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21st century justice: The UK’s herculean efforts to modernise its court system

02 February 2017 - By Nikki Pender

“We are but a slender moment away from the time when you will never again have to go to a courthouse, but instead dressed, perhaps, in a fine silk dressing gown or your rabbit-eared onesie … you will open your laptop from your kitchen table and give your evidence via Skype or whatever.”

… so Lord Justice Fulford told a gathering of expert witnesses during his keynote speech at the 2016 Bond Solon Expert Witness conference – his tongue only ever-so-slightly in cheek.

An old building against a modern building

In November 2015, the British Government announced that it would invest £738 million to modernise courts and tribunals and bring them into the digital age. As the senior presiding judge for England and Wales, Fulford LJ has been overseeing this transformation.

Since then, judges have been connected to a bespoke cloud-based package called eJudiciary, which manages emails, calendars, judicial training, library, documents etc. They have also received new, lightweight, touchscreen laptops. In time, the entire case management system will be on a common platform in the cloud. Soon, every judge will be able to access any record at anytime from anywhere. Expert witnesses too will be able to access all relevant case materials and lodge their own reports via an online portal.

Pilot programme

Last year, a pilot programme was trialled in the criminal courts. In just ten months, the Crown Court judiciary moved completely away from paper to what Fulford LJ called a “simply brilliant” digital case system. Every Judge works with an electronic bundle of documents, which is grouped into folders and equipped with user-friendly annotation capabilities. Counsel can also access the bundle and all parties are able to communicate with one another from within this system. In court, the judges operate iPads. They can record their own notes online and some send out complex orders from the bench. Fancy cloud-based algorithms even enable them to book their own sittings.

Have some learned laggards had to be dragged kicking and screaming into this new era? Apparently not. Said His Lordship, “the remarkable phenomenon is that quite elderly, technologically-challenged judges who vowed they would never touch a keyboard in court, are now (in under a year) working entirely digitally with skill and enthusiasm”.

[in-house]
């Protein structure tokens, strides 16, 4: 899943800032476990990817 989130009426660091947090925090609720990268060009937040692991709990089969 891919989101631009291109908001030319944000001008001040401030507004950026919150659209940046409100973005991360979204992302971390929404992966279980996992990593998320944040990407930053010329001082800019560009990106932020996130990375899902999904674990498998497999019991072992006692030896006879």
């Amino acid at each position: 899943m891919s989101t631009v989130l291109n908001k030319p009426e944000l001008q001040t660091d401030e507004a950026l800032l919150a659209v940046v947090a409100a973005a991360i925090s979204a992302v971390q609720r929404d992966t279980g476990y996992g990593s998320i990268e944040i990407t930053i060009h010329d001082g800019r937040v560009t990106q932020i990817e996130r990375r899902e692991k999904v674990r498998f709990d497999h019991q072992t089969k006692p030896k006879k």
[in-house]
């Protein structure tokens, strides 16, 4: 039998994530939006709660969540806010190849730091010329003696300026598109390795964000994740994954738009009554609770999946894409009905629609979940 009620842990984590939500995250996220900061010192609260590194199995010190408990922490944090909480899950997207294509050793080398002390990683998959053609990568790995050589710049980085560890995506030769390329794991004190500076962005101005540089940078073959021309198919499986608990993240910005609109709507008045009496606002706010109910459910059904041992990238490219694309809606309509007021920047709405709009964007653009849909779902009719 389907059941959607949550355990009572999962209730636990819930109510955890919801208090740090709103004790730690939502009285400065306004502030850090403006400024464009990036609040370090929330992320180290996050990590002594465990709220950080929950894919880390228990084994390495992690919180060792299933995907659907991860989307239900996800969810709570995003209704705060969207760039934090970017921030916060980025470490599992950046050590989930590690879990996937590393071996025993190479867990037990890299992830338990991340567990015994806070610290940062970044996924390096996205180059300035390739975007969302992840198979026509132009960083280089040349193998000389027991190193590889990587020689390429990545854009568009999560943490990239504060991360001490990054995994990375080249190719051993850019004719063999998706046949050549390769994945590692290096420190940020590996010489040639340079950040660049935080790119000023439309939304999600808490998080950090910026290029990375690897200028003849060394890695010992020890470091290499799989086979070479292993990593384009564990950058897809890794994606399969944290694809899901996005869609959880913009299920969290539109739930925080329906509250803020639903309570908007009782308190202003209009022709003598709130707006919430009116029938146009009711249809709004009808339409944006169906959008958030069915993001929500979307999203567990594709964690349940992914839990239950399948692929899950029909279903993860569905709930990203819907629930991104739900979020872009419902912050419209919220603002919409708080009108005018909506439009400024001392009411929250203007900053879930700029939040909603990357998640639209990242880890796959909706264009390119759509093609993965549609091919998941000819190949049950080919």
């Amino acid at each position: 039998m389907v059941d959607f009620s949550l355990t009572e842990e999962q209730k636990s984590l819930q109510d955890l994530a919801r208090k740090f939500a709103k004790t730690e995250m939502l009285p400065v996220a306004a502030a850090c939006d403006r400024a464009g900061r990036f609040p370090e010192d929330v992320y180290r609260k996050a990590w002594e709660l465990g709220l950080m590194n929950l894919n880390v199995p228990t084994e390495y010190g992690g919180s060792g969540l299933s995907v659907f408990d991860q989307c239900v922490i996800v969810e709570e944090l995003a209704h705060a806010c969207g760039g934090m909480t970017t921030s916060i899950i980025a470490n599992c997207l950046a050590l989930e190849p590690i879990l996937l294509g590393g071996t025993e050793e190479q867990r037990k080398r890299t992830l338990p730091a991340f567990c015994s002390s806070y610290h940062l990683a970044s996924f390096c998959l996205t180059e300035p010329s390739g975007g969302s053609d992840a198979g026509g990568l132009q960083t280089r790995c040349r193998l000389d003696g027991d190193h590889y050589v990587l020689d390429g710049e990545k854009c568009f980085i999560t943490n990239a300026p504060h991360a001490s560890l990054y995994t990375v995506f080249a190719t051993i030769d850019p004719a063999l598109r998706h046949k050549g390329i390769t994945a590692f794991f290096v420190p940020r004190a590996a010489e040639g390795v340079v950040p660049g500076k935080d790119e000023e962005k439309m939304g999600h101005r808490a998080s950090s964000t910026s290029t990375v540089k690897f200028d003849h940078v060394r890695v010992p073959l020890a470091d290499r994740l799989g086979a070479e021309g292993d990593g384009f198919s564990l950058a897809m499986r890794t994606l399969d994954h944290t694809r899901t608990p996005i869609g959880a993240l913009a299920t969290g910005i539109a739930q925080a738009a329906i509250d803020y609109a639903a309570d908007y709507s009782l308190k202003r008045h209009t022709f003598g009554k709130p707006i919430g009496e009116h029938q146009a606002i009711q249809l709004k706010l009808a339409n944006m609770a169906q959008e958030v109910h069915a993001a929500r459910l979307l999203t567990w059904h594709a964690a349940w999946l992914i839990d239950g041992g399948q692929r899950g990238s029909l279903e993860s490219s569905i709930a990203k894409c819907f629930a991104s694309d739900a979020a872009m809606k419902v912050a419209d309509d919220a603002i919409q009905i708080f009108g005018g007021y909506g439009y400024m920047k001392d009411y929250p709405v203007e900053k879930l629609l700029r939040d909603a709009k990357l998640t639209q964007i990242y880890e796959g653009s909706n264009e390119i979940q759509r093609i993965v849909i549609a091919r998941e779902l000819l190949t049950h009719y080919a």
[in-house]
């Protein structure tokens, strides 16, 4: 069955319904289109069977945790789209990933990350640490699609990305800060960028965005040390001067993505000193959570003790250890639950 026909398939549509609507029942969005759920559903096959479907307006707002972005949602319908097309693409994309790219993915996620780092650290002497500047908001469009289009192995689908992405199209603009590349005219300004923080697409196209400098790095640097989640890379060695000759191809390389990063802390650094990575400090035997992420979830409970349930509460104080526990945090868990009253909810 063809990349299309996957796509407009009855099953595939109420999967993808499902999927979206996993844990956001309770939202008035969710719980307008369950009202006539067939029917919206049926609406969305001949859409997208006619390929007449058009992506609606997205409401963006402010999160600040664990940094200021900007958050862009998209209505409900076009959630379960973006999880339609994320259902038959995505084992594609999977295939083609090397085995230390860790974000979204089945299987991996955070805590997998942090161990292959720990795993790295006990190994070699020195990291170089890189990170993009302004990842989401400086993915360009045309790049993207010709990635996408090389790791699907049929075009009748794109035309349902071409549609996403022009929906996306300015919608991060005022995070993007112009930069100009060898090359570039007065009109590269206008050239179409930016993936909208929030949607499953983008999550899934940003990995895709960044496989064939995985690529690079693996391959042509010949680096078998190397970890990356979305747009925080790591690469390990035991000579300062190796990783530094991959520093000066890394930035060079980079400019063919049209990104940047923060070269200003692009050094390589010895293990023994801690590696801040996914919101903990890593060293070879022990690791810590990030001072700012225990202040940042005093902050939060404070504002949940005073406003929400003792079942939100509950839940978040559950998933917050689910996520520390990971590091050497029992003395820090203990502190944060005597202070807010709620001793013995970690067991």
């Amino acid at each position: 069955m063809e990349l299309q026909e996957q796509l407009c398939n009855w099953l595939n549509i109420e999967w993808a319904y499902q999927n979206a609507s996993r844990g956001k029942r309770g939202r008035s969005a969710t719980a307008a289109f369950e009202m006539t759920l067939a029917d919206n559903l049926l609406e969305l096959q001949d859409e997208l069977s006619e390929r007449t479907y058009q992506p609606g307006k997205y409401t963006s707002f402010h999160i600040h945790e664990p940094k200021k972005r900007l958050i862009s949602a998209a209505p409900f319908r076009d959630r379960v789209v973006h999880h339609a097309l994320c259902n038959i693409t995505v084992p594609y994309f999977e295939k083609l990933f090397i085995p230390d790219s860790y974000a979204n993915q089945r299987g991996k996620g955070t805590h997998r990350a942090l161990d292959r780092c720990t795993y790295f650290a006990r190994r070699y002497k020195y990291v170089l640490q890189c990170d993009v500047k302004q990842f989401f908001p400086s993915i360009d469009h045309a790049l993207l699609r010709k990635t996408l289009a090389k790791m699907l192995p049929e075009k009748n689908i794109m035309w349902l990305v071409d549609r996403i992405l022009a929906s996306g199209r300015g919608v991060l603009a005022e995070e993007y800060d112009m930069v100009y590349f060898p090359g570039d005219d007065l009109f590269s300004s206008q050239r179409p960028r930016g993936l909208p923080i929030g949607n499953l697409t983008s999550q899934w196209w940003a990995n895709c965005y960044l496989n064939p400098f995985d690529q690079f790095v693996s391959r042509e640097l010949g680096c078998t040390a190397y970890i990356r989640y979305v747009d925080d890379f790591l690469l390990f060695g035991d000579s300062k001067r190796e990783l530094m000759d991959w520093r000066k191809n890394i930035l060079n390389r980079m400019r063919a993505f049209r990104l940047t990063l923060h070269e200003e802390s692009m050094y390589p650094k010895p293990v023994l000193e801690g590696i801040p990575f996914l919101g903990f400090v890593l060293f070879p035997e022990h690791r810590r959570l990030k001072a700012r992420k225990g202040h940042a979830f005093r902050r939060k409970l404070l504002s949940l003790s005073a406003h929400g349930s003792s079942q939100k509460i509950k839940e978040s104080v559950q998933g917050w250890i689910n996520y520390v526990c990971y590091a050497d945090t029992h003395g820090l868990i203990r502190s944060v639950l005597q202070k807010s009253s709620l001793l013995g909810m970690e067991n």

The pilot being deemed a success, there will be an incremental roll-out of civil, family and tribunals over the next four years.

Future changes

Fulford LJ sees these technological advances leading in time to more fundamental changes to court practice. While decisions affecting substantive rights will still be made by a “human” judge, there is likely to be more automation of everything else. Already, the criminal courts are managing a significant amount of pre-trial work online or via telephone; social security and child support tribunals will shortly be conducting “virtual hearings”; and the “Divorce Project” is to provide a full online application service to fast track separations or divorces.

Fulford LJ himself is determined to maximise the use of video-links. He also expects that court appearances will become reserved for only those cases, or stages in a case, which require this form of interaction.

The UK Crown Court already allows the evidence of children and other vulnerable witnesses to be pre-recorded and replayed in court. This practice is now being extended into other areas. Continuously improving video quality means that the image of those speaking is not too dissimilar from seeing a witness in person.

“Virtual” hearings

As the rationale for “live” evidence diminishes, the concept of “virtual” hearings will become more attractive. Lord Justice Fulford believes that it will not be long before all expert evidence will also be pre-recorded in advance. Perhaps even with the witness at a kitchen table, dressed in a rabbit-eared onesie.

His Lordship acknowledged that the transformation will create its own challenges, including the risk of marginalising those who lack the ability to cope with a digital system. He reinforced that the judiciary remained “fiercely committed” to open justice, and this meant ensuring that everyone had access to telephone, video and online hearings.

Two years ago, our own Ministry of Justice shelved plans for an e-Bench digital case management system. No doubt it will be watching with interest the success of the UK transformation. How soon before we see similar developments down under?


Nikki Pender is a litigation principal at Franks Ogilvie and also a director of expert witness training provider Legal Empowerment Ltd.

Last updated on the 2nd February 2017